Keep it active any time of year

By moving more and sitting less your child also learns to live in a healthful way.

Your child is designed to move! Most kids like to climb, crawl, run, jump, swing, tumble, twist, stretch and peddle. In fact, active play is the “work” of childhood. According to Michigan State University Extension, by moving more and sitting less, your child also learns to live in a healthful way.

Active play promotes:

  • Cooperation and sharing as your child plays and learns to get along with others.
  • Curiosity and creativity exploring his or her world. 
  • Confidence and independence while learning to make choices and control his or her actions.
  • Learning through play your child’s body and brain develop a better ability to learn.
  • Stress relief and good sleep as your child uses up extra energy and learns a healthful way to get rid of stress.
  • Healthy weight since moving more and sitting less helps lower the chances of overweight.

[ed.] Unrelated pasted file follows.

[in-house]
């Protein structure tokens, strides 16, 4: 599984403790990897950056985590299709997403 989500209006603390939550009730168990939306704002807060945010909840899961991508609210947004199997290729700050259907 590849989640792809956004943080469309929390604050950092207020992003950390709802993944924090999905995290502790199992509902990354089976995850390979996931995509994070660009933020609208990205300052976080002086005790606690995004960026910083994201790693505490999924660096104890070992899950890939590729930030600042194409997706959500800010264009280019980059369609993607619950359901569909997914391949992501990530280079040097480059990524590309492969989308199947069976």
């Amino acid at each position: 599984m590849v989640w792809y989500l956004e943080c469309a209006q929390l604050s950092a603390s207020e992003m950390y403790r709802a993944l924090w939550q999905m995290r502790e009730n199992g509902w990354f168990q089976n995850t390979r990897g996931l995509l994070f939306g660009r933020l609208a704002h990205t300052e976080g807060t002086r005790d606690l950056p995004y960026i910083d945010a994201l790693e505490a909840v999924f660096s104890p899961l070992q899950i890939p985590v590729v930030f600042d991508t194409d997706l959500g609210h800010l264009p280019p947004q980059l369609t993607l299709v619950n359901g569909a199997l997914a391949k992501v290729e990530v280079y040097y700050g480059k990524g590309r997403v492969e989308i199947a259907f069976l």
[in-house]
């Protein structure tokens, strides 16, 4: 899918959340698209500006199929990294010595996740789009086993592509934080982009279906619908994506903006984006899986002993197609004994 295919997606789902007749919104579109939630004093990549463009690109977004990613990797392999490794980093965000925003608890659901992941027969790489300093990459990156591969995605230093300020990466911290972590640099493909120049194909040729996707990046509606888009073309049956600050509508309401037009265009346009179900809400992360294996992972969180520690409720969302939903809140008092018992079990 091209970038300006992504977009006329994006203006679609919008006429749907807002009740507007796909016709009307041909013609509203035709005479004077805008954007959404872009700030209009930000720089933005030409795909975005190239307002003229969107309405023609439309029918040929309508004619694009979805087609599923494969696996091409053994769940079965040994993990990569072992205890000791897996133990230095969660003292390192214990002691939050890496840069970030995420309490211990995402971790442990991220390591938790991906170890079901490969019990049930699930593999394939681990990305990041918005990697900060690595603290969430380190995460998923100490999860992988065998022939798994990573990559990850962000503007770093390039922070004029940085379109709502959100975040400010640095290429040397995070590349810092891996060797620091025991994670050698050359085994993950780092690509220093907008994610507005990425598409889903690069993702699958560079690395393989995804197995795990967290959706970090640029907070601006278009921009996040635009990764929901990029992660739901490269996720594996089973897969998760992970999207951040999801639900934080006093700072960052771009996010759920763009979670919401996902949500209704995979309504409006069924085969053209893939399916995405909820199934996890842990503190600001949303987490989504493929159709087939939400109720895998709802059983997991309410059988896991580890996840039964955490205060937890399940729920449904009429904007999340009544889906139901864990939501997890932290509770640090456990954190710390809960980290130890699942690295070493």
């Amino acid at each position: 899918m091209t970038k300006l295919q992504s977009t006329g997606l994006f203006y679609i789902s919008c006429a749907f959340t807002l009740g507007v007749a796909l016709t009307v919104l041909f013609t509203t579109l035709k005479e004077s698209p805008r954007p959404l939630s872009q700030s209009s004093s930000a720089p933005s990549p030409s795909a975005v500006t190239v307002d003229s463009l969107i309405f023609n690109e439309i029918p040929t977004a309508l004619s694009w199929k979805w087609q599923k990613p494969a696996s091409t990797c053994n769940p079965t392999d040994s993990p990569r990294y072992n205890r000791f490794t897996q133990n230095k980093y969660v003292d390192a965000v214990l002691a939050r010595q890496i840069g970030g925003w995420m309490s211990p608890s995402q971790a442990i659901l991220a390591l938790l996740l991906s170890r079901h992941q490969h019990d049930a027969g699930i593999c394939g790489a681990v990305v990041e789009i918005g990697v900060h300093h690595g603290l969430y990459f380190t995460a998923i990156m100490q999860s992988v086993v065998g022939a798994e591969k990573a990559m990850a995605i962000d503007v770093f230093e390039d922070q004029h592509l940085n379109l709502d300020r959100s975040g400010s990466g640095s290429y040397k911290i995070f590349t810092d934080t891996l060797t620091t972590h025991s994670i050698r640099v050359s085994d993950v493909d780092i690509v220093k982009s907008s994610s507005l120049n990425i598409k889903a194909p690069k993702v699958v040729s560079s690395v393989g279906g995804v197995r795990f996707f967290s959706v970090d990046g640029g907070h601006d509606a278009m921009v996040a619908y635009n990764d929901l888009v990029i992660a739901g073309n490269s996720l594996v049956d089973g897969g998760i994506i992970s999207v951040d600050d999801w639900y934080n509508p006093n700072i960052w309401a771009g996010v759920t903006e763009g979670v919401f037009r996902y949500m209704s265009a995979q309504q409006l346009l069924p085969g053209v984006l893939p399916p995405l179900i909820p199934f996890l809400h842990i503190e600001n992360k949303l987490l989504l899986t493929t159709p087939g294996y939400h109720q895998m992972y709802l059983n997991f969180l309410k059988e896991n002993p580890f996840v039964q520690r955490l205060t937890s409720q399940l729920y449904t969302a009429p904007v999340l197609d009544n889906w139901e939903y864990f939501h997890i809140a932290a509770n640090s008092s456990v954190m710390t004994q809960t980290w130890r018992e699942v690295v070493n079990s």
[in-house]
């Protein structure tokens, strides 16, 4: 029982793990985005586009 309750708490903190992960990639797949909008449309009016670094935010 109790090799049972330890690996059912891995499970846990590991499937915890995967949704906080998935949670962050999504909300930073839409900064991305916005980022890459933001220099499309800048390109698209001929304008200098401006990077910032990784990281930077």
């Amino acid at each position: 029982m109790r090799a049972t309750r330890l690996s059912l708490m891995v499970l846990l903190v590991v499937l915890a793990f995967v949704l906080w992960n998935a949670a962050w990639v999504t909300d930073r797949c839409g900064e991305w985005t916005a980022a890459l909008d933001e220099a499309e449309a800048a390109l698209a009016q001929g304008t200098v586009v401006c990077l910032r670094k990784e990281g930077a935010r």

• Lifelong health. Keeping your child active now helps protect your child from getting diabetes at a young age. Moving more helps lower the chances of diabetes and heart disease later in your child’s life.

Active play can develop body skills:

  • Strength, flexibility and endurance to explore and experience the world safely.
  • Coordination of small and large muscles which helps with overall learning.
  • Body awareness as your child learns what his or her changing body can do.

Active play is fun for your child and you. When you move more, your child will, too. Here are some tips by MSU Extension for safely keeping your child active:

  • Set aside a play area inside.
  • Find a safe spot where your child can tumble, roll, jump and toss things—without breaking something or getting hurt. 
  • Have a place outdoors to run and kick a ball, or climb and play in the snow.
  • Turn active play into family time; maybe after a meal.
  • Ask babysitters to play actively with your child by tossing a ball, taking a walk, playing tag or catch.
  • Gather “active” toys such as a ball or tricycle encourages active play.
  • Join (or form) a playgroup where young children and grownups play together 
  • Pick restaurants with a play area and allow time for play.
  • Make active play a day-care priority. Find day care that offers safe, active play that matches your child’s abilities.

For more information on active play with your child go to MSU Extension.

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